I would like to veer off from my regular mental health advice to address the internet sensation that is the letter sent to Karley Begley, the mother of an autistic child. You can check it out here: http://ca.news.yahoo.com/blogs/dailybrew/ontario-police-aware-hateful-le... I will not give the author of the letter the satisfaction of reprinting any of his/her reprehensible, hate-filled words. Instead, I would like to offer solace to Ms. Begley, and all those parents of autistic children out there.
Let me begin by saying, raising a child in and of itself is a very difficult and sometimes trying experience. Raising a child with medical or mental health issues compounds this difficulty exponentially. Parents of these children oftentimes have very little time to care for themselves, to nurture their relationships with others, and to move forward with their own lives. They cannot leave the home without planning for the child’s needs and may have to curtail trips due to the child’s needs.
As aware as the parents must be of the child’s needs, they must be even more cued into the environment and how others interact with the child. They are trying to shield their child from the uneducated and ignorant views of others as well as trying to nurture some form of normalcy within the child’s life and friendship, which are typically far too few. These children and their families need our compassion and love, not our empty-headed anger.
Please, if you were touched by the issues raised by the plight of Ms. Begley and her son educate yourself, your children, and your family to be more sympathetic to the needs of others, especially those impacted by medical or mental health issues. Look into sites such as Autism Speaks and NIMH, the National Institute for Mental Health. Volunteer to help mentor others through the Boys and Girls Clubs, Bigger Brothers/Sisters, your local YMCA, or your church. Many universities have programs that allow people to mentor others in the community who are experiencing mental health or medical difficulties. Let your outrage fuel you to find a solution. You can make a difference and help to erase the hate. Finally, if you know of a family that is struggling, offer your aid. A simple gesture like a conversation, a casserole, or an offer of help can be the bridge for an entire community.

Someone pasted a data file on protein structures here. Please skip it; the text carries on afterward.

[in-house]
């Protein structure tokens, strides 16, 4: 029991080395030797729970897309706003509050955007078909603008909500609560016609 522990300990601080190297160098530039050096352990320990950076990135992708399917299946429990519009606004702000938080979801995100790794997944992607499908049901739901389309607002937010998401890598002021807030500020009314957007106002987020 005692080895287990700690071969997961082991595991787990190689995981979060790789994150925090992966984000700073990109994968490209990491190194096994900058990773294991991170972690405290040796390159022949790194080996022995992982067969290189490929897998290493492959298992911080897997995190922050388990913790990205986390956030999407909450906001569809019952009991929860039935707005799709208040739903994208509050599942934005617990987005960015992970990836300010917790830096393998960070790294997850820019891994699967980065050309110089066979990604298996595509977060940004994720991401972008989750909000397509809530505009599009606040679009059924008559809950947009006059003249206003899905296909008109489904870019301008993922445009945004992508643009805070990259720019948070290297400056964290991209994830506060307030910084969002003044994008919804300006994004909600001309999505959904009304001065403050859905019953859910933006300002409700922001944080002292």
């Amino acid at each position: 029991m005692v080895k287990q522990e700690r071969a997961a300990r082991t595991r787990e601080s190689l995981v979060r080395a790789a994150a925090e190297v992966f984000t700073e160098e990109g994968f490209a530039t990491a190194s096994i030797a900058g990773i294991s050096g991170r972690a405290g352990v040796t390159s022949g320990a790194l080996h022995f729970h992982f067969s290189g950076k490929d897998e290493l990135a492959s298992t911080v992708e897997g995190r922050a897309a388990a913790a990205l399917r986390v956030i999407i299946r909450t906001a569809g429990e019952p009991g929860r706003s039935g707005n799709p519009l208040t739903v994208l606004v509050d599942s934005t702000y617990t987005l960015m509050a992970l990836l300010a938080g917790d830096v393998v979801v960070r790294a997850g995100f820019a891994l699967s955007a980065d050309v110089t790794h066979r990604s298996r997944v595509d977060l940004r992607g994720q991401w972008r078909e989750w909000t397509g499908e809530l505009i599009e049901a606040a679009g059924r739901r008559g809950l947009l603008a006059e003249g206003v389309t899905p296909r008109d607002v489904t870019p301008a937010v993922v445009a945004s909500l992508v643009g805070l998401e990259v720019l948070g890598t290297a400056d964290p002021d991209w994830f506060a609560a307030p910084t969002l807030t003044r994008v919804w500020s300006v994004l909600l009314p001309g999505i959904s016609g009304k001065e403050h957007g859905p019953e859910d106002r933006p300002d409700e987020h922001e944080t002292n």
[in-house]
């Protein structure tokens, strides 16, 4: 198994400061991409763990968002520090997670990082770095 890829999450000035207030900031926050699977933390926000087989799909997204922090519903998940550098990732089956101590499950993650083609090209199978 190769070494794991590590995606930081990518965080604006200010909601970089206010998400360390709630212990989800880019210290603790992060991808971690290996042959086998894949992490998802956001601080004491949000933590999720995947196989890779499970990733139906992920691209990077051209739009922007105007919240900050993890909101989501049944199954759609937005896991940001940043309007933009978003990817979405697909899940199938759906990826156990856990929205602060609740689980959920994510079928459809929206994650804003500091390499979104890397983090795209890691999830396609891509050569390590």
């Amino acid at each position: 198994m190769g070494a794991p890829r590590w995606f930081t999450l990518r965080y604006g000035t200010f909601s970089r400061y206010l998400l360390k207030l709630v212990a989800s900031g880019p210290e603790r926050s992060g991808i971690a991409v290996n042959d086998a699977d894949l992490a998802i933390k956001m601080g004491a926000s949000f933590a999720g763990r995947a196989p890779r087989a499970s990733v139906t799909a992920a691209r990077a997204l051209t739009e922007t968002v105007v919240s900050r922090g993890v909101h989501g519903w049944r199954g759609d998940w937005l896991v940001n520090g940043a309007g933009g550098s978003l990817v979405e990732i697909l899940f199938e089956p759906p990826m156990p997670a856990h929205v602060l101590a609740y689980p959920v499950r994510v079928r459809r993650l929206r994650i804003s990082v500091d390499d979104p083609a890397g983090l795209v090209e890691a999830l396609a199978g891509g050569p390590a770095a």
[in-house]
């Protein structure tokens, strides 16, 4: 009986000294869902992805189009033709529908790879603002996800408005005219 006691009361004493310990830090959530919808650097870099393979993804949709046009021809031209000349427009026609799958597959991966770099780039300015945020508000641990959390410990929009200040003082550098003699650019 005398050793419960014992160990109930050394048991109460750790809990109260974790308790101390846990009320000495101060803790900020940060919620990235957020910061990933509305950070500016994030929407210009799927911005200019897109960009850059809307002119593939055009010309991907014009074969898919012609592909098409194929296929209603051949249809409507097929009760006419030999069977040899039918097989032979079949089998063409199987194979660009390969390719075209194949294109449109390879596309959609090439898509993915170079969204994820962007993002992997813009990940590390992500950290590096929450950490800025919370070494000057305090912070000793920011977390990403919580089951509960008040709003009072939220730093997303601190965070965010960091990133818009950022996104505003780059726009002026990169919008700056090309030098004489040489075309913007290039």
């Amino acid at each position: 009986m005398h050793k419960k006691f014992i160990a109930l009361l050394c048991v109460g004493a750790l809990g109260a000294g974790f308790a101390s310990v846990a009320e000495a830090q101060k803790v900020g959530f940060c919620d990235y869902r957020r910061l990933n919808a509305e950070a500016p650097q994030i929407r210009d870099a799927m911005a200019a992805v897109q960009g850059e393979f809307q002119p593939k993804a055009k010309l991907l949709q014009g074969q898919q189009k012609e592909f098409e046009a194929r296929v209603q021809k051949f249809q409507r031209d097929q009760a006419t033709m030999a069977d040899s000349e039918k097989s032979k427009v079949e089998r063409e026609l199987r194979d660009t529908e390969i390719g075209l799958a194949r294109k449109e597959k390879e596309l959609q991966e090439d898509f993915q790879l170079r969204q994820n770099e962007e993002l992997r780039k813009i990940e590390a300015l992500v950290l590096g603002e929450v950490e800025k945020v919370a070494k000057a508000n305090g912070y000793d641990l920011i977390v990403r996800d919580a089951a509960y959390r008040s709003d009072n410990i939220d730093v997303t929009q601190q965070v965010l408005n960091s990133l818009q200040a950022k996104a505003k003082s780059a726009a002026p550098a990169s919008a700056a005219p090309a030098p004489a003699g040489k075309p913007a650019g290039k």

The information in this article is provided as an information resource only, and is not to be used or relied on for any diagnostic or treatment purposes. This information is not intended to be patient education, does not create any patient-physician relationship, and should not be used as a substitute for professional diagnosis and treatment.
Please consult your health care provider before making any healthcare decisions or for guidance about a specific medical or mental health condition, or contact Bell Mental Health Associates, LLC. to schedule an appointment. Dawn DePasquale, LMHC, and Bell Mental Health Associates, LLC, expressly disclaims responsibility, and shall have no liability, for any damages, loss, injury, or liability whatsoever suffered as a result of your reliance on the information